‘Burgundy Spice’ is 15 years of hard work, pollination and collecting and selecting seed carefully over those years. Others have come before this effort, but none with “leaves that are a solid purple on top and a chalky purple underside,” Richard says. Additionally, smaller leaves and weaker attributes have been selectively removed to get to where ‘Burgundy Spice’ is today. It is these color markings that have me and others in the industry so excited. Quite simply, burgundy markings translate to dollars spent at the register in retail sales. Couple this with an outstanding flower and you can begin to understand the impact this cultivar should have on our industry. Star Roses and Plants has partnered with Pleasant Run Nursery to introduce this plant to the trade. The flower color has been described as simply “RED.” However, the day I saw the flower it was more picotee, with its color combination reminding me of Coreopsis x ‘Cosmic Eye’ (Big Bang Tickseed). That is to say, my eyes saw a more orange-yellow on the tips with a red interior. Hesselein was also quick to note that his Calycanthus would appreciate more sun to ensure the bright purple leaf markings. Typically, Carolina Allspice tolerates shade and is deer resistant too. My fellow colleague, friend and native plant extraordinaire, Eileen Ferrer, vouches for both of these attributes. The fall color is also remarkable touted as having vibrant shades of yellow and amber dancing through its leaves. And “the hardiness has been tested successfully into Vermont, zone 4 or 5,” Richard says.

As with any sensory perception, opinions vary. When I asked Richard what smell he gets from his soon to be famed plant, he described tropical fruit, both mango and papaya. Immediately stating that the scent of most flowers is stronger in the early morning and late afternoon typically. “Our individual chemistry of flavor and smell interpret these differently,” Richard says. Referencing Pawpaw, Asimina triloba, and the taste of its fruit, Hesselein also said, “some taste banana with a custard consistency, others don’t.”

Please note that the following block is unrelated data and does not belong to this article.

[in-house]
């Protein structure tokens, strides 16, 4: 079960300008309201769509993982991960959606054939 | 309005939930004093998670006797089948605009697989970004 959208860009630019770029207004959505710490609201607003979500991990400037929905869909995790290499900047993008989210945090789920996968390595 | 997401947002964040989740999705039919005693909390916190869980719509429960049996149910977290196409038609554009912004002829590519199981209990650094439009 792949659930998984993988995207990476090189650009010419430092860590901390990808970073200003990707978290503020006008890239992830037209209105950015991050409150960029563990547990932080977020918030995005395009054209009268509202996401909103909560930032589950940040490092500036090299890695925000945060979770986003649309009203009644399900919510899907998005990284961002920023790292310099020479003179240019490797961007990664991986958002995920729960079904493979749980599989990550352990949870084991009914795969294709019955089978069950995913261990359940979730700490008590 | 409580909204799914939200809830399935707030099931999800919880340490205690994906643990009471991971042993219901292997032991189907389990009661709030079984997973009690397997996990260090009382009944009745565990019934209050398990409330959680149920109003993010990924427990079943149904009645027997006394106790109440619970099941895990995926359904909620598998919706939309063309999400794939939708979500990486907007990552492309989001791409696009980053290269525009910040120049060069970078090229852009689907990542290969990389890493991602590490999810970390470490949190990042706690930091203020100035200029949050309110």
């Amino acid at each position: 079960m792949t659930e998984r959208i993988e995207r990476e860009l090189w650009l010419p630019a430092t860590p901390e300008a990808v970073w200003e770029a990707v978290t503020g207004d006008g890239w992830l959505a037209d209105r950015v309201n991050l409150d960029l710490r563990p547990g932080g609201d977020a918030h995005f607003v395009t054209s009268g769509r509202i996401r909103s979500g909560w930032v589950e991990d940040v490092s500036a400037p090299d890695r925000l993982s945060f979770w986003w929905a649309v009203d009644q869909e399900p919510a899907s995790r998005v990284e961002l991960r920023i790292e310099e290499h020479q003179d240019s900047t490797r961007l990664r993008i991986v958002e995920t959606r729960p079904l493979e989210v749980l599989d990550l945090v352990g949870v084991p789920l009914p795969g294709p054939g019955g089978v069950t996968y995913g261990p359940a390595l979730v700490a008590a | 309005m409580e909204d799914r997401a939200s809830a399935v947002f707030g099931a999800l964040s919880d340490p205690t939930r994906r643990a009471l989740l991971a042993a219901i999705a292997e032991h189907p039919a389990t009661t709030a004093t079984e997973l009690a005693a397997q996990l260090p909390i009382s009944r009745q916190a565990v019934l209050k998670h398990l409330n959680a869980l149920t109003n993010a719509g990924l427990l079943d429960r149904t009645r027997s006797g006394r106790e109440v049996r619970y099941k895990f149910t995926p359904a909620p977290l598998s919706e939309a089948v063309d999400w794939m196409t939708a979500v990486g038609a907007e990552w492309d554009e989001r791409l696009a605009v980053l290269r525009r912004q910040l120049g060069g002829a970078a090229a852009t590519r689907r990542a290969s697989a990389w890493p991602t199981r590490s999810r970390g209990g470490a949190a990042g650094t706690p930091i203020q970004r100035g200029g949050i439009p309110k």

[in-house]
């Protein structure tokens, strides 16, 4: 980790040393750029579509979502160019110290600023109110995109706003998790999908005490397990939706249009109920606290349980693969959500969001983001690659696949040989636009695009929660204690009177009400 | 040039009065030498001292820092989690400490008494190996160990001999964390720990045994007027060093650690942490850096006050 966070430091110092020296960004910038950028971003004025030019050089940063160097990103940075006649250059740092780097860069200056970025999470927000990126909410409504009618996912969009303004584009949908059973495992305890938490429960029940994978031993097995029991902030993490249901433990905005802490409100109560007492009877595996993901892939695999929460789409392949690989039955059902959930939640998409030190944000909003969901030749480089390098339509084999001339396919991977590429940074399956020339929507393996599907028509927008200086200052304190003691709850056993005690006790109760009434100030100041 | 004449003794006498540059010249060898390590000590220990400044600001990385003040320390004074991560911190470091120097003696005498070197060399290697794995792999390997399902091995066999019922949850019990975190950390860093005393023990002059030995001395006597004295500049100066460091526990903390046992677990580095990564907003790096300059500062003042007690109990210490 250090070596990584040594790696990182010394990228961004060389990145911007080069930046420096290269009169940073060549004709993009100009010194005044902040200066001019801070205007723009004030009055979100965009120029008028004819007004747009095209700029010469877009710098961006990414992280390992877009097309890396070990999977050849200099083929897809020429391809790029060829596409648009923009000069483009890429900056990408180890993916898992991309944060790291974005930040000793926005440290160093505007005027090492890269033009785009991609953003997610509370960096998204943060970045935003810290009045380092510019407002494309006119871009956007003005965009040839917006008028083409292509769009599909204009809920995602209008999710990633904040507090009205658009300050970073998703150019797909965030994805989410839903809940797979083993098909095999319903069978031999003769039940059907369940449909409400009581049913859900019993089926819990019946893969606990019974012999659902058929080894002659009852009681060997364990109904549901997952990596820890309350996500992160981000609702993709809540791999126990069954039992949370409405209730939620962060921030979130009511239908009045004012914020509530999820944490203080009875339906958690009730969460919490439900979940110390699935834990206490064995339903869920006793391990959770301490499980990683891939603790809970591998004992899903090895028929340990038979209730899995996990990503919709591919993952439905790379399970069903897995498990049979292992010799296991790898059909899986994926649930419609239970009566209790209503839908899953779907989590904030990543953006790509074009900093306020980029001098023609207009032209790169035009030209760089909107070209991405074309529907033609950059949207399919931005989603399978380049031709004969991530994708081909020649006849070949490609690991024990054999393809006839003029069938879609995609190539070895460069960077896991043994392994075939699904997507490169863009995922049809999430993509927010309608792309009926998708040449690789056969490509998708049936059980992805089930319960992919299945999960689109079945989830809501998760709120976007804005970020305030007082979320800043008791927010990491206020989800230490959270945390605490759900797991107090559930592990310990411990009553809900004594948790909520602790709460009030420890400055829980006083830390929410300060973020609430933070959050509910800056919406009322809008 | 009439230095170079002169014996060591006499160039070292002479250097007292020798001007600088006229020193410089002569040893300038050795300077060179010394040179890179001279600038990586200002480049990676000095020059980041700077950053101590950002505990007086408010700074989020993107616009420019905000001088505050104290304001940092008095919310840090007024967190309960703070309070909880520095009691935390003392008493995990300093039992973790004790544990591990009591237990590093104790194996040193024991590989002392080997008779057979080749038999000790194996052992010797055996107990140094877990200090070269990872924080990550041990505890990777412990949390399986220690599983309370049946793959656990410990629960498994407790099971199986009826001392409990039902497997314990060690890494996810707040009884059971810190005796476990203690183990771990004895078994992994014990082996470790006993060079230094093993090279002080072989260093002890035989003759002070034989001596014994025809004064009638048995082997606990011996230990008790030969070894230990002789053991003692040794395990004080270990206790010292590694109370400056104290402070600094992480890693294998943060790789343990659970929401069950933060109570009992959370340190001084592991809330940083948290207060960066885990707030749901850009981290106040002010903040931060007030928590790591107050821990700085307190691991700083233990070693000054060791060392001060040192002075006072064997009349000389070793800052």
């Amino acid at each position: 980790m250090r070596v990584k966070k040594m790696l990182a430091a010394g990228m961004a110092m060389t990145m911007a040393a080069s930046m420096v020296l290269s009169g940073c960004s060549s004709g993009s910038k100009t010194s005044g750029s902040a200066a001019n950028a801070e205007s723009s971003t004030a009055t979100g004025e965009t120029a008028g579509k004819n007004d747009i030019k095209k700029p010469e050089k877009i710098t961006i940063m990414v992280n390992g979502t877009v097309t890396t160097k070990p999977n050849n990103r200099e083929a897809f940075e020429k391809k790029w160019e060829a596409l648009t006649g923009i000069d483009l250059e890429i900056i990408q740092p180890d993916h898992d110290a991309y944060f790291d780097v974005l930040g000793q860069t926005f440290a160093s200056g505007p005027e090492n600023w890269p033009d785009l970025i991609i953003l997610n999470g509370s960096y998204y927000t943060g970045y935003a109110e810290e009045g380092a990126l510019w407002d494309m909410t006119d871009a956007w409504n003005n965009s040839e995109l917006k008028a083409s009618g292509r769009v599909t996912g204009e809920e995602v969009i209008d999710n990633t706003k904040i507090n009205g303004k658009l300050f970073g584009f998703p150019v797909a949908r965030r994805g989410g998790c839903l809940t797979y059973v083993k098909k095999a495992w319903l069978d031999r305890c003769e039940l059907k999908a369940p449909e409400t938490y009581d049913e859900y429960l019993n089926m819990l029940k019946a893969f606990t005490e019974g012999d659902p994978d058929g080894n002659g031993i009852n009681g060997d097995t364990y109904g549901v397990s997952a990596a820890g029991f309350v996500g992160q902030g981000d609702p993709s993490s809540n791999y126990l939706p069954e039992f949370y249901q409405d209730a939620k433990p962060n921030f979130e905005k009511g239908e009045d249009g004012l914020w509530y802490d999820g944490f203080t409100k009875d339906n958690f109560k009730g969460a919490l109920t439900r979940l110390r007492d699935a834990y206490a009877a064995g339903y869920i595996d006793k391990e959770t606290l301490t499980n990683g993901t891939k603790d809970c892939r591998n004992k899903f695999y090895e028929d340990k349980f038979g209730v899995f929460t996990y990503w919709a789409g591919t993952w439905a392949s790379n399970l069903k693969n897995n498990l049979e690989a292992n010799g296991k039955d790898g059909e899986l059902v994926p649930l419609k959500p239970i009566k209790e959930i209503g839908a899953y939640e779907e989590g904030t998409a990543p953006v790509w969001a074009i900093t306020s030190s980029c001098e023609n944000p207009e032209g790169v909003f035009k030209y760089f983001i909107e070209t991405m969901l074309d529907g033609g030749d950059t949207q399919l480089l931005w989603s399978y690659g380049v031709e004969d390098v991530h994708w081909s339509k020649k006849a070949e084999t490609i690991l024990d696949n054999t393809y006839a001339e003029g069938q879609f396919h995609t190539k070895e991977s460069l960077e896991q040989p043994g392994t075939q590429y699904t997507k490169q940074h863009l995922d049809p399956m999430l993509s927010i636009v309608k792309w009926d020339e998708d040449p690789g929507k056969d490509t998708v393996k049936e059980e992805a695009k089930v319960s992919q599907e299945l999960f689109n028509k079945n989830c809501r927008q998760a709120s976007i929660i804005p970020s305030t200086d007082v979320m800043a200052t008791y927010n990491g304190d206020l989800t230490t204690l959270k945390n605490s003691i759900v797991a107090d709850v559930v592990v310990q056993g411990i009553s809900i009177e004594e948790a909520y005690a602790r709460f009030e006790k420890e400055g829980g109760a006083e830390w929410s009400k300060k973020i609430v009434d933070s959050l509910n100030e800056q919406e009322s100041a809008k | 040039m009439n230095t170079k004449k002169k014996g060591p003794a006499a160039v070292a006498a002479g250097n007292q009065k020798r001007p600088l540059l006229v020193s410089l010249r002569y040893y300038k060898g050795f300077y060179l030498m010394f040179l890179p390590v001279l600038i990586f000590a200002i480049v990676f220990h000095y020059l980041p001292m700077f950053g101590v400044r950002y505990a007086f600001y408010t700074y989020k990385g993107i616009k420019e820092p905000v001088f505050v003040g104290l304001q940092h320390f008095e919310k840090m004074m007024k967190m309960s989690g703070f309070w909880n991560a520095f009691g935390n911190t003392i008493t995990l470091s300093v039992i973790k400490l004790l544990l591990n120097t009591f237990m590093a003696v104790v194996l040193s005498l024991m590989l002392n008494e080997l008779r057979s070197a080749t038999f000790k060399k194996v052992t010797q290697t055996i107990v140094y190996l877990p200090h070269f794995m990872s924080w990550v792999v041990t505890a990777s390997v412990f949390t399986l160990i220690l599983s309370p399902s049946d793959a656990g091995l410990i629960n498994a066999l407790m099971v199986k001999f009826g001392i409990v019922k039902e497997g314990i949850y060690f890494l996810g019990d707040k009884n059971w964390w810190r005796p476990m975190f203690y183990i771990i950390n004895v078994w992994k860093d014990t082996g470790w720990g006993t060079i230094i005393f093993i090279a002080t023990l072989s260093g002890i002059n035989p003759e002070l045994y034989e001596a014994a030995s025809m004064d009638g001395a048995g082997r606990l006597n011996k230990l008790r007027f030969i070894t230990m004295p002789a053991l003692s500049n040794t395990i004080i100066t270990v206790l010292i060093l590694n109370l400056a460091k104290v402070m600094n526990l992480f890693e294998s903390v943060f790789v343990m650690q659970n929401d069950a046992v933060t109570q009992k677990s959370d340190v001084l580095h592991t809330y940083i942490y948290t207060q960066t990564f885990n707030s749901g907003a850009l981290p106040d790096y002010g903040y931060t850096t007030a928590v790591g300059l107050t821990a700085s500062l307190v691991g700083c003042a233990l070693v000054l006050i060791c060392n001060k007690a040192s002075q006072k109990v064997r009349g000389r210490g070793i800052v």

‘Burgundy Spice’ is being offered in a #3 container size and rice hulls are used as “a container topdress to prevent airborne weed seeds from reaching the growing mix” (riceland.com). Another part of Pleasant Run Nursery’s commitment to environmental stewardship, they are effectively reducing their amounts of herbicides and pesticides. With a dozen beehives on their property, Pleasant Run’s team is always cognizant of their natural surroundings and the impact chemicals can have. Rice hulls are being used around their Hellebores and Epimediums because of their sensitivity to chemicals and around Hosta and Nepeta as their foliage has an ability to cover the tops of pots quickly. Rice hulls are a way to reduce drought stress and watering, control moss species such as liverwort and reduce hand-weeding, all while delivering an economical, earth friendly weed management.

‘Burgundy Spice’ was aptly named by Richard’s wife Heidi. Combining the purple/burgundy foliage with the sweet/spicy fragrance often associated with Spicebush, Heidi’s name is “spot on.” For those of you who don’t know, Heidi descends from horticultural royalty, the Flemer family and Princeton Nurseries. Mavericks in the industry, the Flemer family patented many improved shade tree selections, most notably the Princeton Elm, and numerous labor saving machines for the “green industry.”

The success rate for propagating ‘Burgundy Spice’ is nearly perfect at Pleasant Run. Furthermore, Hesselein states that Calycanthus in general are “tough as nails once they are rooted.” I interjected and said, “I have often thought that if you kill Calycanthus, perhaps you should consider another hobby,” a comment that made Richard laugh. Clearly being a 4th generation nurseryman with a degree in botany from Humboldt State University has given him the tools to selectively give us a great new plant. Together with Daryl Kobesky’s efforts they are bringing the world an exciting new plant that should put Calycanthus where it belongs, a problem solver for almost any landscape.